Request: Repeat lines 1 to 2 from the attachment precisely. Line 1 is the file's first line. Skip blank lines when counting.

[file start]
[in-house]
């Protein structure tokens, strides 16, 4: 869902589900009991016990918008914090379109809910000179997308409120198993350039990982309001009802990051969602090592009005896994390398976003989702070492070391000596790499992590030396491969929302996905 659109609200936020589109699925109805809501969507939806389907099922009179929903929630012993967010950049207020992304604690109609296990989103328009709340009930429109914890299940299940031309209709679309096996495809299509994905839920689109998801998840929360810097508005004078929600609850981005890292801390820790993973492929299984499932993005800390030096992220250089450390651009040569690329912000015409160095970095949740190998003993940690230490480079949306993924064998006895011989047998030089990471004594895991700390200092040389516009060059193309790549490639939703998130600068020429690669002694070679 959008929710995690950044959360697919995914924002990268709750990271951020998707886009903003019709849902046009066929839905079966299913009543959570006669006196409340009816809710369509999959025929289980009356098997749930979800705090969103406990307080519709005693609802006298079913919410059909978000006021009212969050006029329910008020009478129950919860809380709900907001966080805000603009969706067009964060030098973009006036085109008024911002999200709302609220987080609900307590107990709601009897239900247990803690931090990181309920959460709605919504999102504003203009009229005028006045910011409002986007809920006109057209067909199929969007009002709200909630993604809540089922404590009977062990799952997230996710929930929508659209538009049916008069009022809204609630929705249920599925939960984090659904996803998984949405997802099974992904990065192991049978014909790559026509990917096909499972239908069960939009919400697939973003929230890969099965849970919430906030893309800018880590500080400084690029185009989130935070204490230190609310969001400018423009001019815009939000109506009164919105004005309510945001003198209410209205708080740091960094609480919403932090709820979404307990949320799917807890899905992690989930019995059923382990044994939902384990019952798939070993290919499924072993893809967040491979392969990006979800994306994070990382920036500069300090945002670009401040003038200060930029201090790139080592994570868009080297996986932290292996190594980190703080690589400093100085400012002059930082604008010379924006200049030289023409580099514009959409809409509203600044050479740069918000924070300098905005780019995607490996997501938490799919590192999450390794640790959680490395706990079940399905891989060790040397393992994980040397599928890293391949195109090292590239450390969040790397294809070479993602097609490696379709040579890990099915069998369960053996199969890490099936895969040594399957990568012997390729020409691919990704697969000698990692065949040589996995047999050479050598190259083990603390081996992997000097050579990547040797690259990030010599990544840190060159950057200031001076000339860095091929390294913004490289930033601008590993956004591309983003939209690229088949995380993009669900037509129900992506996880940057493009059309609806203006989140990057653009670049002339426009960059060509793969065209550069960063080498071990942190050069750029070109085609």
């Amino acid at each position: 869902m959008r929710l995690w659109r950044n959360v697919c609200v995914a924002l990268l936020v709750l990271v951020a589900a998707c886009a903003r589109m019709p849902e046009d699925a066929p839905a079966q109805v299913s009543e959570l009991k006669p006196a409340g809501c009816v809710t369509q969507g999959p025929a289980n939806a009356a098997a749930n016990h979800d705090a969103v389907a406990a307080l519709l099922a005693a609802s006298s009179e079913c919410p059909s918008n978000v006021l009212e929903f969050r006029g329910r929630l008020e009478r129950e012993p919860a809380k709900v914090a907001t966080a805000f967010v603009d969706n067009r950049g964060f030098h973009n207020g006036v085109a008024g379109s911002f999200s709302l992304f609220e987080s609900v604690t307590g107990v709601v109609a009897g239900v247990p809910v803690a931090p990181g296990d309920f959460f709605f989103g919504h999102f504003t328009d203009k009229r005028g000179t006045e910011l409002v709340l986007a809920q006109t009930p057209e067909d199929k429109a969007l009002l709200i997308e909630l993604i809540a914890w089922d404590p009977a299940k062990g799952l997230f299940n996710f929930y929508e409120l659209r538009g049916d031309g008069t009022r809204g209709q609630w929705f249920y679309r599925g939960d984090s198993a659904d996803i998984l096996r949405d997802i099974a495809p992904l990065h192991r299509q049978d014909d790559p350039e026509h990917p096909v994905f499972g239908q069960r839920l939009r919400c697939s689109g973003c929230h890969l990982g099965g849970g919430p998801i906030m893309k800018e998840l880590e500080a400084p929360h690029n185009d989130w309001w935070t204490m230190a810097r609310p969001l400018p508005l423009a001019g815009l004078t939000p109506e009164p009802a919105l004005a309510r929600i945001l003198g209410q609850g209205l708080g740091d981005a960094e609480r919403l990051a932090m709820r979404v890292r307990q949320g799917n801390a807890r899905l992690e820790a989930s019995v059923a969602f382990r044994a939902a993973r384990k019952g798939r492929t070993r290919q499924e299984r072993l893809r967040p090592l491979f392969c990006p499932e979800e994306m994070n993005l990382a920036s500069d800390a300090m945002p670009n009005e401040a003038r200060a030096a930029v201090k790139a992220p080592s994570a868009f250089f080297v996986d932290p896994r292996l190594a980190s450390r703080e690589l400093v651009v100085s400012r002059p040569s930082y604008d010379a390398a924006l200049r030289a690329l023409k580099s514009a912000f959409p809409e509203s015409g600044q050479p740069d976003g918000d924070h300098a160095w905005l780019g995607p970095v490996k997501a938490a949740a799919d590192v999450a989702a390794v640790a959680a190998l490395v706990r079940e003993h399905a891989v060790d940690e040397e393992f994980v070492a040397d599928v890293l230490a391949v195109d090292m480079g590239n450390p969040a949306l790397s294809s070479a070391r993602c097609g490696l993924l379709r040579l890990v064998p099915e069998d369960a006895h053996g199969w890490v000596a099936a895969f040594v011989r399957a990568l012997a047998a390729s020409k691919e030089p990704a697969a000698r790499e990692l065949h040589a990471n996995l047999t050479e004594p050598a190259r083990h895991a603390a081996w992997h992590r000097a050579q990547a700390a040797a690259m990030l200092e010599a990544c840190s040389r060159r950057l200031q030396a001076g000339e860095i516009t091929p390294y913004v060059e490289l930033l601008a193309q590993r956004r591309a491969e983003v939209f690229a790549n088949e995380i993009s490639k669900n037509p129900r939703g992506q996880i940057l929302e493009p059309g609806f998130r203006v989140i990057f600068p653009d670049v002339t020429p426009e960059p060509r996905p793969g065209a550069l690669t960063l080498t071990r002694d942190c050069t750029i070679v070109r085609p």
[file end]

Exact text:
[in-house]
């Protein structure tokens, strides 16, 4: 869902589900009991016990918008914090379109809910000179997308409120198993350039990982309001009802990051969602090592009005896994390398976003989702070492070391000596790499992590030396491969929302996905 659109609200936020589109699925109805809501969507939806389907099922009179929903929630012993967010950049207020992304604690109609296990989103328009709340009930429109914890299940299940031309209709679309096996495809299509994905839920689109998801998840929360810097508005004078929600609850981005890292801390820790993973492929299984499932993005800390030096992220250089450390651009040569690329912000015409160095970095949740190998003993940690230490480079949306993924064998006895011989047998030089990471004594895991700390200092040389516009060059193309790549490639939703998130600068020429690669002694070679 959008929710995690950044959360697919995914924002990268709750990271951020998707886009903003019709849902046009066929839905079966299913009543959570006669006196409340009816809710369509999959025929289980009356098997749930979800705090969103406990307080519709005693609802006298079913919410059909978000006021009212969050006029329910008020009478129950919860809380709900907001966080805000603009969706067009964060030098973009006036085109008024911002999200709302609220987080609900307590107990709601009897239900247990803690931090990181309920959460709605919504999102504003203009009229005028006045910011409002986007809920006109057209067909199929969007009002709200909630993604809540089922404590009977062990799952997230996710929930929508659209538009049916008069009022809204609630929705249920599925939960984090659904996803998984949405997802099974992904990065192991049978014909790559026509990917096909499972239908069960939009919400697939973003929230890969099965849970919430906030893309800018880590500080400084690029185009989130935070204490230190609310969001400018423009001019815009939000109506009164919105004005309510945001003198209410209205708080740091960094609480919403932090709820979404307990949320799917807890899905992690989930019995059923382990044994939902384990019952798939070993290919499924072993893809967040491979392969990006979800994306994070990382920036500069300090945002670009401040003038200060930029201090790139080592994570868009080297996986932290292996190594980190703080690589400093100085400012002059930082604008010379924006200049030289023409580099514009959409809409509203600044050479740069918000924070300098905005780019995607490996997501938490799919590192999450390794640790959680490395706990079940399905891989060790040397393992994980040397599928890293391949195109090292590239450390969040790397294809070479993602097609490696379709040579890990099915069998369960053996199969890490099936895969040594399957990568012997390729020409691919990704697969000698990692065949040589996995047999050479050598190259083990603390081996992997000097050579990547040797690259990030010599990544840190060159950057200031001076000339860095091929390294913004490289930033601008590993956004591309983003939209690229088949995380993009669900037509129900992506996880940057493009059309609806203006989140990057653009670049002339426009960059060509793969065209550069960063080498071990942190050069750029070109085609």